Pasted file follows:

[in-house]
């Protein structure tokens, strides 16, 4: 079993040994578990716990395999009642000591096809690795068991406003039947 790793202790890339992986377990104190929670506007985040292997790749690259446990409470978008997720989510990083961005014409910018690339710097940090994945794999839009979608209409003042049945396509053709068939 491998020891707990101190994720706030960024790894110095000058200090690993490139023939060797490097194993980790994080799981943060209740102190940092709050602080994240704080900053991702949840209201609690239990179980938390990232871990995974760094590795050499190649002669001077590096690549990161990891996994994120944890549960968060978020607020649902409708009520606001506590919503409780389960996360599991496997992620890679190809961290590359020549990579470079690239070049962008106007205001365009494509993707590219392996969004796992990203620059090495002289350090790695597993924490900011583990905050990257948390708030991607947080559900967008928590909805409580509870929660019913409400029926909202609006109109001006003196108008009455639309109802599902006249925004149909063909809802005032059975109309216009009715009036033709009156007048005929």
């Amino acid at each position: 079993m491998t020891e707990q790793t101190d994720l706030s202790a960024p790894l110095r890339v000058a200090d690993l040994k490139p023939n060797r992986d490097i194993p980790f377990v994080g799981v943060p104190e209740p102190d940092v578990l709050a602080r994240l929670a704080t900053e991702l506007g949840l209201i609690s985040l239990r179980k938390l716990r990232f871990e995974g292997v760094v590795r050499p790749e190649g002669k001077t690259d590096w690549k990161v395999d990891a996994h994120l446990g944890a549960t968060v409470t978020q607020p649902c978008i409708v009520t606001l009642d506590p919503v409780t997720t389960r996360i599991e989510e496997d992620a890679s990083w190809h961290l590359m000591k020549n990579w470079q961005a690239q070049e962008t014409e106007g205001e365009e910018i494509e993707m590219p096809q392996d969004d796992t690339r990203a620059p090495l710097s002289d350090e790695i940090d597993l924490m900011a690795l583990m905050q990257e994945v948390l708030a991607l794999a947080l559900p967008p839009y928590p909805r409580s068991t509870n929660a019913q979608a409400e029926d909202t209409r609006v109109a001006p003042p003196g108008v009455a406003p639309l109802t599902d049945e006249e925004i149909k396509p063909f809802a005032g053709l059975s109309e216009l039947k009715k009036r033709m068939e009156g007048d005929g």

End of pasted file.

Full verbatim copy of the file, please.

[in-house]
């Protein structure tokens, strides 16, 4: 079993040994578990716990395999009642000591096809690795068991406003039947 790793202790890339992986377990104190929670506007985040292997790749690259446990409470978008997720989510990083961005014409910018690339710097940090994945794999839009979608209409003042049945396509053709068939 491998020891707990101190994720706030960024790894110095000058200090690993490139023939060797490097194993980790994080799981943060209740102190940092709050602080994240704080900053991702949840209201609690239990179980938390990232871990995974760094590795050499190649002669001077590096690549990161990891996994994120944890549960968060978020607020649902409708009520606001506590919503409780389960996360599991496997992620890679190809961290590359020549990579470079690239070049962008106007205001365009494509993707590219392996969004796992990203620059090495002289350090790695597993924490900011583990905050990257948390708030991607947080559900967008928590909805409580509870929660019913409400029926909202609006109109001006003196108008009455639309109802599902006249925004149909063909809802005032059975109309216009009715009036033709009156007048005929």
């Amino acid at each position: 079993m491998t020891e707990q790793t101190d994720l706030s202790a960024p790894l110095r890339v000058a200090d690993l040994k490139p023939n060797r992986d490097i194993p980790f377990v994080g799981v943060p104190e209740p102190d940092v578990l709050a602080r994240l929670a704080t900053e991702l506007g949840l209201i609690s985040l239990r179980k938390l716990r990232f871990e995974g292997v760094v590795r050499p790749e190649g002669k001077t690259d590096w690549k990161v395999d990891a996994h994120l446990g944890a549960t968060v409470t978020q607020p649902c978008i409708v009520t606001l009642d506590p919503v409780t997720t389960r996360i599991e989510e496997d992620a890679s990083w190809h961290l590359m000591k020549n990579w470079q961005a690239q070049e962008t014409e106007g205001e365009e910018i494509e993707m590219p096809q392996d969004d796992t690339r990203a620059p090495l710097s002289d350090e790695i940090d597993l924490m900011a690795l583990m905050q990257e994945v948390l708030a991607l794999a947080l559900p967008p839009y928590p909805r409580s068991t509870n929660a019913q979608a409400e029926d909202t209409r609006v109109a001006p003042p003196g108008v009455a406003p639309l109802t599902d049945e006249e925004i149909k396509p063909f809802a005032g053709l059975s109309e216009l039947k009715k009036r033709m068939e009156g007048d005929g």